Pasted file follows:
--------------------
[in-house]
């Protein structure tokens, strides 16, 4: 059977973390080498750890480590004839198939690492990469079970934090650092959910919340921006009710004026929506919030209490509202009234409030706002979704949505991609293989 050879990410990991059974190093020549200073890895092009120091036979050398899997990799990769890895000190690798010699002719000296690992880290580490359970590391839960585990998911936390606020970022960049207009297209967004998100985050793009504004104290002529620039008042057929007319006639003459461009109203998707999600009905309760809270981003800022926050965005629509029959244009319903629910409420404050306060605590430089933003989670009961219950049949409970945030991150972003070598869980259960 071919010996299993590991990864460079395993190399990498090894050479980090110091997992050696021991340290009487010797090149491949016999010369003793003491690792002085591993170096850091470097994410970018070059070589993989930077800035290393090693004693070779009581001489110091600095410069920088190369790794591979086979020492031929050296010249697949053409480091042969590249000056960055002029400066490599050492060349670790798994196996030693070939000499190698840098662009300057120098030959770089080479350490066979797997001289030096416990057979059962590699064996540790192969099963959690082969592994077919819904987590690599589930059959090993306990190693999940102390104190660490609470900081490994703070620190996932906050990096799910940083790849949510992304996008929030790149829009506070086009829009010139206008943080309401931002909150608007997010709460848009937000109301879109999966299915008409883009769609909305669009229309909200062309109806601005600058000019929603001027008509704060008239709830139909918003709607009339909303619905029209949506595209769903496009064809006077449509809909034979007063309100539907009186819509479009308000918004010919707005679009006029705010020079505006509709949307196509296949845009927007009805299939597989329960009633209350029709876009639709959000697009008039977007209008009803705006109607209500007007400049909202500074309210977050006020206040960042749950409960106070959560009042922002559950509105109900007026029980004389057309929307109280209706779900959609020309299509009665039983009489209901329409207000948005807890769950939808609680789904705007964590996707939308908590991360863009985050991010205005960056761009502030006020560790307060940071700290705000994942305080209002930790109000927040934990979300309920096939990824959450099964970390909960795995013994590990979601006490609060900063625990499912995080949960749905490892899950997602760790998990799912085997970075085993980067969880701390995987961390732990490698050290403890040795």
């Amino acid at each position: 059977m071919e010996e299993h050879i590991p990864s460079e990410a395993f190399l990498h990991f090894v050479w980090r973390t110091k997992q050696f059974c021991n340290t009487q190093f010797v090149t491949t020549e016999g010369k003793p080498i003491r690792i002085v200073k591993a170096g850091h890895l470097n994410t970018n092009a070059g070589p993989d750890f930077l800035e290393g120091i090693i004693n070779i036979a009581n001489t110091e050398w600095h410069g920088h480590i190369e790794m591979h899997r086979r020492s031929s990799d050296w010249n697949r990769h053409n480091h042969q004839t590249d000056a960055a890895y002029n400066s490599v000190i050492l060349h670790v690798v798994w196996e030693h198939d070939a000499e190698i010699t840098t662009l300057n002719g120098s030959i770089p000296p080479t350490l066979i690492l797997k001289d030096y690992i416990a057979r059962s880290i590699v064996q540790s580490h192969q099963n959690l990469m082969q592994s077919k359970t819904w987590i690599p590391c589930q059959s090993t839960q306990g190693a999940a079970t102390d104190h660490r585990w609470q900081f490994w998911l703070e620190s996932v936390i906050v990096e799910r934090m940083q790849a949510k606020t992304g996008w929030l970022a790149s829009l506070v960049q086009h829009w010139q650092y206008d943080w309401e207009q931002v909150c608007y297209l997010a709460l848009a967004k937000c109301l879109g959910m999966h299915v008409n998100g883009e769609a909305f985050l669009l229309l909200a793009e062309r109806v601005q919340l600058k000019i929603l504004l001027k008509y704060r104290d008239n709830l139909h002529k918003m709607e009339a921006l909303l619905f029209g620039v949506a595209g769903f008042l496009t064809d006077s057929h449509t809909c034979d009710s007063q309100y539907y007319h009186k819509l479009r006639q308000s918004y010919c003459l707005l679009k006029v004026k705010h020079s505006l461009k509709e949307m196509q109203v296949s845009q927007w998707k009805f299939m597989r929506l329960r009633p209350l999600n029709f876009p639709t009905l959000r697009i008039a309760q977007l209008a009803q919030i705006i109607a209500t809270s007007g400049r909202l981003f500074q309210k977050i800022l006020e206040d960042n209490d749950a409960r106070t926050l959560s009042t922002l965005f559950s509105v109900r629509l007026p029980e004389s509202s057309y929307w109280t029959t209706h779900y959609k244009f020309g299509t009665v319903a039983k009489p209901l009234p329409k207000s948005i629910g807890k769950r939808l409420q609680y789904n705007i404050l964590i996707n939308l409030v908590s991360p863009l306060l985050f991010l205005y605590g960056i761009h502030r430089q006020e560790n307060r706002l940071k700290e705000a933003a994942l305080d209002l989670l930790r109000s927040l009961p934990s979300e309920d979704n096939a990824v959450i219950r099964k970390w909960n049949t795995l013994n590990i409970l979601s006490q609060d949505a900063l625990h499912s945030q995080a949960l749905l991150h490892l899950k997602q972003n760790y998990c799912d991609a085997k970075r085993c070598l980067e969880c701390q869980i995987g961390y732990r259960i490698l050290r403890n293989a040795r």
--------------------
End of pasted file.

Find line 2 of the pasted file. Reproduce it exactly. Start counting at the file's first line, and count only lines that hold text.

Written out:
């Protein structure tokens, strides 16, 4: 059977973390080498750890480590004839198939690492990469079970934090650092959910919340921006009710004026929506919030209490509202009234409030706002979704949505991609293989 050879990410990991059974190093020549200073890895092009120091036979050398899997990799990769890895000190690798010699002719000296690992880290580490359970590391839960585990998911936390606020970022960049207009297209967004998100985050793009504004104290002529620039008042057929007319006639003459461009109203998707999600009905309760809270981003800022926050965005629509029959244009319903629910409420404050306060605590430089933003989670009961219950049949409970945030991150972003070598869980259960 071919010996299993590991990864460079395993190399990498090894050479980090110091997992050696021991340290009487010797090149491949016999010369003793003491690792002085591993170096850091470097994410970018070059070589993989930077800035290393090693004693070779009581001489110091600095410069920088190369790794591979086979020492031929050296010249697949053409480091042969590249000056960055002029400066490599050492060349670790798994196996030693070939000499190698840098662009300057120098030959770089080479350490066979797997001289030096416990057979059962590699064996540790192969099963959690082969592994077919819904987590690599589930059959090993306990190693999940102390104190660490609470900081490994703070620190996932906050990096799910940083790849949510992304996008929030790149829009506070086009829009010139206008943080309401931002909150608007997010709460848009937000109301879109999966299915008409883009769609909305669009229309909200062309109806601005600058000019929603001027008509704060008239709830139909918003709607009339909303619905029209949506595209769903496009064809006077449509809909034979007063309100539907009186819509479009308000918004010919707005679009006029705010020079505006509709949307196509296949845009927007009805299939597989329960009633209350029709876009639709959000697009008039977007209008009803705006109607209500007007400049909202500074309210977050006020206040960042749950409960106070959560009042922002559950509105109900007026029980004389057309929307109280209706779900959609020309299509009665039983009489209901329409207000948005807890769950939808609680789904705007964590996707939308908590991360863009985050991010205005960056761009502030006020560790307060940071700290705000994942305080209002930790109000927040934990979300309920096939990824959450099964970390909960795995013994590990979601006490609060900063625990499912995080949960749905490892899950997602760790998990799912085997970075085993980067969880701390995987961390732990490698050290403890040795």